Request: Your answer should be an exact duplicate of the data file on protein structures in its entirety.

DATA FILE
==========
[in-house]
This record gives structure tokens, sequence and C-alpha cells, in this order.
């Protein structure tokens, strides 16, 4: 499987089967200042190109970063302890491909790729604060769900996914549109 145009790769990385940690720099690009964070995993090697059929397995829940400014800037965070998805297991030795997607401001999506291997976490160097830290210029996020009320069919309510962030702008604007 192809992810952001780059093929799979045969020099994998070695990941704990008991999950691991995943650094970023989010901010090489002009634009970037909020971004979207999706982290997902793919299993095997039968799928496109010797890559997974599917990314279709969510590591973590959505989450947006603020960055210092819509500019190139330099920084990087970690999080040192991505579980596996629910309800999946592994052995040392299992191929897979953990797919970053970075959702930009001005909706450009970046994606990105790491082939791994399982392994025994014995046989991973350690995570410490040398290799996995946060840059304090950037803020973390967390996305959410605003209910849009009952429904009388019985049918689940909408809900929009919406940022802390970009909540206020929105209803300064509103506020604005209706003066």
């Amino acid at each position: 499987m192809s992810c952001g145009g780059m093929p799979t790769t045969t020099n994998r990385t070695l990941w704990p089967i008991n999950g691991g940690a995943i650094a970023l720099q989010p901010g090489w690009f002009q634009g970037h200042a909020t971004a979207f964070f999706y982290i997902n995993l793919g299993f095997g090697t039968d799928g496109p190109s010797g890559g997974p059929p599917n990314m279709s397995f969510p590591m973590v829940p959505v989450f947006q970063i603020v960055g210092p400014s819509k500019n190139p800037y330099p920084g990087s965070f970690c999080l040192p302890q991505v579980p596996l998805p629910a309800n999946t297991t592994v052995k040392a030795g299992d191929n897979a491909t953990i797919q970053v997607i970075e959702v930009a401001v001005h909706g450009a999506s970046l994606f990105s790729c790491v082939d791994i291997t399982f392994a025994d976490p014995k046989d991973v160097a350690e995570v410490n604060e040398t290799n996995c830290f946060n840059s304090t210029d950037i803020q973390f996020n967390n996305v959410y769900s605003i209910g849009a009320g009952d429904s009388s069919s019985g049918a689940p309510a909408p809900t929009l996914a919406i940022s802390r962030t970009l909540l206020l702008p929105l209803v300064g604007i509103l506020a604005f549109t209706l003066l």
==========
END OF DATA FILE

[in-house]
This record gives structure tokens, sequence and C-alpha cells, in this order.
């Protein structure tokens, strides 16, 4: 499987089967200042190109970063302890491909790729604060769900996914549109 145009790769990385940690720099690009964070995993090697059929397995829940400014800037965070998805297991030795997607401001999506291997976490160097830290210029996020009320069919309510962030702008604007 192809992810952001780059093929799979045969020099994998070695990941704990008991999950691991995943650094970023989010901010090489002009634009970037909020971004979207999706982290997902793919299993095997039968799928496109010797890559997974599917990314279709969510590591973590959505989450947006603020960055210092819509500019190139330099920084990087970690999080040192991505579980596996629910309800999946592994052995040392299992191929897979953990797919970053970075959702930009001005909706450009970046994606990105790491082939791994399982392994025994014995046989991973350690995570410490040398290799996995946060840059304090950037803020973390967390996305959410605003209910849009009952429904009388019985049918689940909408809900929009919406940022802390970009909540206020929105209803300064509103506020604005209706003066």
């Amino acid at each position: 499987m192809s992810c952001g145009g780059m093929p799979t790769t045969t020099n994998r990385t070695l990941w704990p089967i008991n999950g691991g940690a995943i650094a970023l720099q989010p901010g090489w690009f002009q634009g970037h200042a909020t971004a979207f964070f999706y982290i997902n995993l793919g299993f095997g090697t039968d799928g496109p190109s010797g890559g997974p059929p599917n990314m279709s397995f969510p590591m973590v829940p959505v989450f947006q970063i603020v960055g210092p400014s819509k500019n190139p800037y330099p920084g990087s965070f970690c999080l040192p302890q991505v579980p596996l998805p629910a309800n999946t297991t592994v052995k040392a030795g299992d191929n897979a491909t953990i797919q970053v997607i970075e959702v930009a401001v001005h909706g450009a999506s970046l994606f990105s790729c790491v082939d791994i291997t399982f392994a025994d976490p014995k046989d991973v160097a350690e995570v410490n604060e040398t290799n996995c830290f946060n840059s304090t210029d950037i803020q973390f996020n967390n996305v959410y769900s605003i209910g849009a009320g009952d429904s009388s069919s019985g049918a689940p309510a909408p809900t929009l996914a919406i940022s802390r962030t970009l909540l206020l702008p929105l209803v300064g604007i509103l506020a604005f549109t209706l003066l």